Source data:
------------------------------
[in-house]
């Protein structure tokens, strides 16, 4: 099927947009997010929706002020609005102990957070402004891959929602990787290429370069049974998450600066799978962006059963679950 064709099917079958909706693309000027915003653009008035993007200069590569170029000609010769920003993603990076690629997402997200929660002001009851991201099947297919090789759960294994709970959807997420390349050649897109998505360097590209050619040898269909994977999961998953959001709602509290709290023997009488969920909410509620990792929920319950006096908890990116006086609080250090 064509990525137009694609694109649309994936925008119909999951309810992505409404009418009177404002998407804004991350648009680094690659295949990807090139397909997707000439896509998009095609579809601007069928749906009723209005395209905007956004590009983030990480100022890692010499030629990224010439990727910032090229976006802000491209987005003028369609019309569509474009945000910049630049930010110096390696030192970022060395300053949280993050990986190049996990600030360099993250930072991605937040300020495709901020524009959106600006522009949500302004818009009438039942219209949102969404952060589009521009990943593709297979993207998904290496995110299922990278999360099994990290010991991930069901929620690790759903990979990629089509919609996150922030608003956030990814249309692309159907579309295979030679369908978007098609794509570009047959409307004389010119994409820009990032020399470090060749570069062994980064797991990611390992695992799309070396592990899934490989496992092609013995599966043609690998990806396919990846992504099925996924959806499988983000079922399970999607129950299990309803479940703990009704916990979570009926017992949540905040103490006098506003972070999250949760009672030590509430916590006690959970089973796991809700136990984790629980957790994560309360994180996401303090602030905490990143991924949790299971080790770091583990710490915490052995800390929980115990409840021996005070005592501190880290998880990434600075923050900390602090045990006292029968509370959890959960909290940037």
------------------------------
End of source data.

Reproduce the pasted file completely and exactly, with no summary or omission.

[in-house]
């Protein structure tokens, strides 16, 4: 099927947009997010929706002020609005102990957070402004891959929602990787290429370069049974998450600066799978962006059963679950 064709099917079958909706693309000027915003653009008035993007200069590569170029000609010769920003993603990076690629997402997200929660002001009851991201099947297919090789759960294994709970959807997420390349050649897109998505360097590209050619040898269909994977999961998953959001709602509290709290023997009488969920909410509620990792929920319950006096908890990116006086609080250090 064509990525137009694609694109649309994936925008119909999951309810992505409404009418009177404002998407804004991350648009680094690659295949990807090139397909997707000439896509998009095609579809601007069928749906009723209005395209905007956004590009983030990480100022890692010499030629990224010439990727910032090229976006802000491209987005003028369609019309569509474009945000910049630049930010110096390696030192970022060395300053949280993050990986190049996990600030360099993250930072991605937040300020495709901020524009959106600006522009949500302004818009009438039942219209949102969404952060589009521009990943593709297979993207998904290496995110299922990278999360099994990290010991991930069901929620690790759903990979990629089509919609996150922030608003956030990814249309692309159907579309295979030679369908978007098609794509570009047959409307004389010119994409820009990032020399470090060749570069062994980064797991990611390992695992799309070396592990899934490989496992092609013995599966043609690998990806396919990846992504099925996924959806499988983000079922399970999607129950299990309803479940703990009704916990979570009926017992949540905040103490006098506003972070999250949760009672030590509430916590006690959970089973796991809700136990984790629980957790994560309360994180996401303090602030905490990143991924949790299971080790770091583990710490915490052995800390929980115990409840021996005070005592501190880290998880990434600075923050900390602090045990006292029968509370959890959960909290940037």